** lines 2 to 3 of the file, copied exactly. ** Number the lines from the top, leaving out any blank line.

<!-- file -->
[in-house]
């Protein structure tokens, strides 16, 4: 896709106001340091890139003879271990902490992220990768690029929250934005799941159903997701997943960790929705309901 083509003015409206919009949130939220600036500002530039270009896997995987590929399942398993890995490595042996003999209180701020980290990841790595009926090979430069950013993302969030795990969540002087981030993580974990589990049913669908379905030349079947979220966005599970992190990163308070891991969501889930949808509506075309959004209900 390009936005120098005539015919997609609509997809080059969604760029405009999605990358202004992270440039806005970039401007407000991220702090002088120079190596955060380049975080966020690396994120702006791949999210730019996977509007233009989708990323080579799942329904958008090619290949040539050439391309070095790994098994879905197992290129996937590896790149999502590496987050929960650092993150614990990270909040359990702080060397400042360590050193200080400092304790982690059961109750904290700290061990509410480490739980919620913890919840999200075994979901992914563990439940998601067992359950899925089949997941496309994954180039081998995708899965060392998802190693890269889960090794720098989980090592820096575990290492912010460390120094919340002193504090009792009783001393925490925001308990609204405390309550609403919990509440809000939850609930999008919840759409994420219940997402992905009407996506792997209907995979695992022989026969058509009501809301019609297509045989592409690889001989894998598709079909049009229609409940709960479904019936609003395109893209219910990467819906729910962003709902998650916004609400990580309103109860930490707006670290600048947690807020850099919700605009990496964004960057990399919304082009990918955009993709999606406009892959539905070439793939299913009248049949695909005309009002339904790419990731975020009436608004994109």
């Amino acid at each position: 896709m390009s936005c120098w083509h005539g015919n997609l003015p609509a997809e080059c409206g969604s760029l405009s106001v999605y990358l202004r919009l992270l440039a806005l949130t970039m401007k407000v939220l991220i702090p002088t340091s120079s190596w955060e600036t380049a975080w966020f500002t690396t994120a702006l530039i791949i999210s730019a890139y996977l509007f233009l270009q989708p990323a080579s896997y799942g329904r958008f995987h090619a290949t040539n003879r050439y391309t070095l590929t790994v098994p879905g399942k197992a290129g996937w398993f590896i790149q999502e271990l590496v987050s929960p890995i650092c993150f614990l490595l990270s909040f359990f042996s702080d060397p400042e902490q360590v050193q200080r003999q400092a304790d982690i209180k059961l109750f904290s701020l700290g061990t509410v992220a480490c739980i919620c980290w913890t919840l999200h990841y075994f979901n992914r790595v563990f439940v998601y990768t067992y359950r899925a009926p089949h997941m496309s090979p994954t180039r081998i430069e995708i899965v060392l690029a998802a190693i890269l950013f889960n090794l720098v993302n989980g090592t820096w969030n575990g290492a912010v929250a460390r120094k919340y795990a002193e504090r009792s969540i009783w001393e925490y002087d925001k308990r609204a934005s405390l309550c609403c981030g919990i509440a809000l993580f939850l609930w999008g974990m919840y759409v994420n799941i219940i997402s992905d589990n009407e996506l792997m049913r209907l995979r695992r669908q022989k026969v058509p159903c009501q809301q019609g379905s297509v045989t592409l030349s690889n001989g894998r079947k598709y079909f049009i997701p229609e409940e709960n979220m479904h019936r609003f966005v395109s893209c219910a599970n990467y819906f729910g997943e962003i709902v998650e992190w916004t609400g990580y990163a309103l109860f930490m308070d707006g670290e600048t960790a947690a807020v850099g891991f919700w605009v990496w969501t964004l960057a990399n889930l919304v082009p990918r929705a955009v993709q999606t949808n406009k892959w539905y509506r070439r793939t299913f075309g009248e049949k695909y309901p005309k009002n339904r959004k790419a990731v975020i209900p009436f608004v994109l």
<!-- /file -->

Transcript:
């Protein structure tokens, strides 16, 4: 896709106001340091890139003879271990902490992220990768690029929250934005799941159903997701997943960790929705309901 083509003015409206919009949130939220600036500002530039270009896997995987590929399942398993890995490595042996003999209180701020980290990841790595009926090979430069950013993302969030795990969540002087981030993580974990589990049913669908379905030349079947979220966005599970992190990163308070891991969501889930949808509506075309959004209900 390009936005120098005539015919997609609509997809080059969604760029405009999605990358202004992270440039806005970039401007407000991220702090002088120079190596955060380049975080966020690396994120702006791949999210730019996977509007233009989708990323080579799942329904958008090619290949040539050439391309070095790994098994879905197992290129996937590896790149999502590496987050929960650092993150614990990270909040359990702080060397400042360590050193200080400092304790982690059961109750904290700290061990509410480490739980919620913890919840999200075994979901992914563990439940998601067992359950899925089949997941496309994954180039081998995708899965060392998802190693890269889960090794720098989980090592820096575990290492912010460390120094919340002193504090009792009783001393925490925001308990609204405390309550609403919990509440809000939850609930999008919840759409994420219940997402992905009407996506792997209907995979695992022989026969058509009501809301019609297509045989592409690889001989894998598709079909049009229609409940709960479904019936609003395109893209219910990467819906729910962003709902998650916004609400990580309103109860930490707006670290600048947690807020850099919700605009990496964004960057990399919304082009990918955009993709999606406009892959539905070439793939299913009248049949695909005309009002339904790419990731975020009436608004994109």
């Amino acid at each position: 896709m390009s936005c120098w083509h005539g015919n997609l003015p609509a997809e080059c409206g969604s760029l405009s106001v999605y990358l202004r919009l992270l440039a806005l949130t970039m401007k407000v939220l991220i702090p002088t340091s120079s190596w955060e600036t380049a975080w966020f500002t690396t994120a702006l530039i791949i999210s730019a890139y996977l509007f233009l270009q989708p990323a080579s896997y799942g329904r958008f995987h090619a290949t040539n003879r050439y391309t070095l590929t790994v098994p879905g399942k197992a290129g996937w398993f590896i790149q999502e271990l590496v987050s929960p890995i650092c993150f614990l490595l990270s909040f359990f042996s702080d060397p400042e902490q360590v050193q200080r003999q400092a304790d982690i209180k059961l109750f904290s701020l700290g061990t509410v992220a480490c739980i919620c980290w913890t919840l999200h990841y075994f979901n992914r790595v563990f439940v998601y990768t067992y359950r899925a009926p089949h997941m496309s090979p994954t180039r081998i430069e995708i899965v060392l690029a998802a190693i890269l950013f889960n090794l720098v993302n989980g090592t820096w969030n575990g290492a912010v929250a460390r120094k919340y795990a002193e504090r009792s969540i009783w001393e925490y002087d925001k308990r609204a934005s405390l309550c609403c981030g919990i509440a809000l993580f939850l609930w999008g974990m919840y759409v994420n799941i219940i997402s992905d589990n009407e996506l792997m049913r209907l995979r695992r669908q022989k026969v058509p159903c009501q809301q019609g379905s297509v045989t592409l030349s690889n001989g894998r079947k598709y079909f049009i997701p229609e409940e709960n979220m479904h019936r609003f966005v395109s893209c219910a599970n990467y819906f729910g997943e962003i709902v998650e992190w916004t609400g990580y990163a309103l109860f930490m308070d707006g670290e600048t960790a947690a807020v850099g891991f919700w605009v990496w969501t964004l960057a990399n889930l919304v082009p990918r929705a955009v993709q999606t949808n406009k892959w539905y509506r070439r793939t299913f075309g009248e049949k695909y309901p005309k009002n339904r959004k790419a990731v975020i209900p009436f608004v994109l």